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More universities adopt IHRA antisemitism definition


But several Russell Group institutions stop short of fully adopting the definition

More universities have fully adopted the International Holocaust Remembrance Alliance definition of antisemitism, but several have not done so despite government threats to freeze funding streams if they do not by Christmas.

In a letter sent to vice-chancellors in October, education secretary Gavin Williamson said it was “frankly disturbing” that some universities had not adopted the IHRA definition, and that they were “dragging their feet” by not doing so. 

He warned that the Office for Students could be asked to take regulatory action against those that do not adopt the IHRA definition by Christmas, including by “suspending funding streams”.

Speaking at the House of Commons education committee in October, universities minister Michelle Donelan said she wanted “every university to adopt this definition”. In September this year, freedom of information requests by the Union of Jewish Students found that 29 out of 133 higher education institutions asked had done so.

Writing in the Jewish Chronicle on 7 December, shadow education secretary Kate Green said she hoped universities would “recognise that failing to adopt the definition is letting down their students, staff and the wider communities they serve”.

“Adopting the IHRA definition and all its examples is a first step, but universities should also review practices to ensure that all students are able to participate fully,” Green added. “Teaching or lecturing on Saturdays and the hosting of university events on Friday nights creates unnecessary barriers to participation for Jewish students.”

On 8 December, Research Professional News contacted members of the Russell Group to ask if they had formally accepted the IHRA definition. The vast majority have now done so. 

Among those that have not are the University of Leeds, which said the IHRA definition was one of the things considered when making judgements on what constitutes hate crime.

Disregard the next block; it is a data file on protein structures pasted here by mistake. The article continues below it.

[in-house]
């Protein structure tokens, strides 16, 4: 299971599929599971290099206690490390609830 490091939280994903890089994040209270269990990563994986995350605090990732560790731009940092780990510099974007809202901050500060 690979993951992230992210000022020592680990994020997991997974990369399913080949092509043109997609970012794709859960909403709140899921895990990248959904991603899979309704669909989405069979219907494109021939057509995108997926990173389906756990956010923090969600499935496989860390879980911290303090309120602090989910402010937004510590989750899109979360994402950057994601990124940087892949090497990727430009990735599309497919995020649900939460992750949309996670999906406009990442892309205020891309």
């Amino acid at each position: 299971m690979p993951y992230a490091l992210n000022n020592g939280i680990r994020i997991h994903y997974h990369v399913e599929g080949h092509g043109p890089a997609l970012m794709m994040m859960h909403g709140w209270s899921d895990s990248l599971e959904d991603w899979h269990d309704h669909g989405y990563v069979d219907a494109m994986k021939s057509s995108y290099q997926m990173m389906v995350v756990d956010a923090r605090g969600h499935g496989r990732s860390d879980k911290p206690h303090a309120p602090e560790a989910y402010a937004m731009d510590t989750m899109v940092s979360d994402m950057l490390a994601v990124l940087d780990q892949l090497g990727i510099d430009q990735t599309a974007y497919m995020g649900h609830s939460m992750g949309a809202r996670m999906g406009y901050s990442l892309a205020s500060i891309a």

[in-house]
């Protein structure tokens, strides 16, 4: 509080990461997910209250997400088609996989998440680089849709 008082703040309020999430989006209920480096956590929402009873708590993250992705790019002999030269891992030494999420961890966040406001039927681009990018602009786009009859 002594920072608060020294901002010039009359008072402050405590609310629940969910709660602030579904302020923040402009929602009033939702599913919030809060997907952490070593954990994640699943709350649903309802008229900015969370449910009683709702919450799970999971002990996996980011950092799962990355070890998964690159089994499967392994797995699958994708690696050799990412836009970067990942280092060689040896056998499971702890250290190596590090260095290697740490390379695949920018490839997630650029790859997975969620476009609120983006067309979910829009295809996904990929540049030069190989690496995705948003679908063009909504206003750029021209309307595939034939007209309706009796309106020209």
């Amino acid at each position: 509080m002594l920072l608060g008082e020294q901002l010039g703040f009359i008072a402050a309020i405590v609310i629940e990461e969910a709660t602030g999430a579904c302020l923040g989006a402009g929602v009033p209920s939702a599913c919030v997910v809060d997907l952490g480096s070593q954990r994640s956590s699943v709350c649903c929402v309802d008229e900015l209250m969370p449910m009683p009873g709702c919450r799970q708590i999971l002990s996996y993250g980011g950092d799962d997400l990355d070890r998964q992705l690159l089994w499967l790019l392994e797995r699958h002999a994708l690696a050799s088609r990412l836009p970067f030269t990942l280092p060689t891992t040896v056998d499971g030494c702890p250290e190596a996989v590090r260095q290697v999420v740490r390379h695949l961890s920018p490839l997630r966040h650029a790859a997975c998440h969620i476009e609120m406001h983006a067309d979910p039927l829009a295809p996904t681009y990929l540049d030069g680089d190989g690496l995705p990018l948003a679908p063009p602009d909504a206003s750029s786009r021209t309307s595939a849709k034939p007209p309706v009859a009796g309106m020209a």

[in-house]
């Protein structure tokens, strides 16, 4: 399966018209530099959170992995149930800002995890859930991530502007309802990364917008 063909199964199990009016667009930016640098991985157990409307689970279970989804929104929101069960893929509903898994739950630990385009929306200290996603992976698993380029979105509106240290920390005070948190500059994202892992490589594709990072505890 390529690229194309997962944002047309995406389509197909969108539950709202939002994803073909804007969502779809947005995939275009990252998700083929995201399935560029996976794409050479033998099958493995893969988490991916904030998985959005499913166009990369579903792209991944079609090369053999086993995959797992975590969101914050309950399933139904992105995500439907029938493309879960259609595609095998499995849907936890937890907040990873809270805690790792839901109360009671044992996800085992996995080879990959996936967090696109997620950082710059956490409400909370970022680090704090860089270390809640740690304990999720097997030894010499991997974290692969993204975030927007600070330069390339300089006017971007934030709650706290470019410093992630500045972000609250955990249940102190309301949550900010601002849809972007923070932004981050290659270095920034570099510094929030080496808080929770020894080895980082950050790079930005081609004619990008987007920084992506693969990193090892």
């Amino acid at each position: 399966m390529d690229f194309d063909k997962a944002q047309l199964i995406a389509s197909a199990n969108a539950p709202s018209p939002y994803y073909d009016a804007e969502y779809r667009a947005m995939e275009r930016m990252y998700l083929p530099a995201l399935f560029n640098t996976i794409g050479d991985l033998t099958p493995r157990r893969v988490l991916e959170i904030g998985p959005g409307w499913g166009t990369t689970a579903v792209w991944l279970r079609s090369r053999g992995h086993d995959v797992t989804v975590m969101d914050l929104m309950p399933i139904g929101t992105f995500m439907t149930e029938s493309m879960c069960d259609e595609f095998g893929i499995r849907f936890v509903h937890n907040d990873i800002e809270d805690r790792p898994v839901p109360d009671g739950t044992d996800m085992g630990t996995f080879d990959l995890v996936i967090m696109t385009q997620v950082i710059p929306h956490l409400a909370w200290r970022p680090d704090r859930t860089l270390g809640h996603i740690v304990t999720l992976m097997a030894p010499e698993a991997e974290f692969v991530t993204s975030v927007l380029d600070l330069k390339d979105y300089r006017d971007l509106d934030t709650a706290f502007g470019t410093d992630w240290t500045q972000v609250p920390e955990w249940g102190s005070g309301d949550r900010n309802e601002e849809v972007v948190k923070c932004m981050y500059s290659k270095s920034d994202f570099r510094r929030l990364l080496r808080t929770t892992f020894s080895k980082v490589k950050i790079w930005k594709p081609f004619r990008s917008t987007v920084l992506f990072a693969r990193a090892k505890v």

“The university has made it very clear that it would always take firm and decisive action against any of its members demonstrating antisemitism—or any other form of hate crime,” a spokesperson for the University of Leeds said.

“Our freedom of expression protocol is unambiguous on this point, and says explicitly that in determining what does and does not constitute hate crime, we take into account guidance from the government and, among other things, the Working Definition of Antisemitism produced by the IHRA.”

A spokesperson for Cardiff University—which has not yet adopted the definition, but which is not regulated by the OfS—said vice-chancellor Colin Riordan would “recommend the adoption of the IHRA definition, together with the additional clarifications…at the next meetings of senate and council, on 24 February 2021 and 5 February 2021 respectively”. The university has written to the government’s antisemitism adviser, John Mann, to confirm this course of action, a spokesperson said.

A spokesperson for the University of Sheffield said the institution has been “consulting widely on the adoption of the IHRA definition of antisemitism ahead of a December deadline set by the universities minister and we hope to be making a decision later this month”.

The University of Manchester said it had agreed to treat the working definition “as guidance”. A spokesperson said: “This means that we will have due regard to the definition as appropriate and take it into consideration when interpreting and understanding antisemitism if and when raised in the university context.”

Meanwhile, a spokesperson for Warwick University, which had previously chosen not to adopt the definition, said the university now “recognised the IHRA definition and agreed, by way of policy, that it will be taken into account by any disciplinary tribunal in considering a complaint or allegation of antisemitism”.

The University of Cambridge said that following a meeting of the institution’s general board on 4 November, the IHRA’s Working Definition of Antisemitism “has now been formally adopted in full”, and the University of Bristol said it had adopted the definition on 22 November.

Other institutions responding to our query that have already adopted the definition in full are the University of Birmingham, Durham University, the University of Edinburgh, the University of Exeter, King’s College London, Queen Mary University of London, the University of Liverpool, the University of Newcastle, the University of Nottingham, the University of Southampton, University College London and the University of York.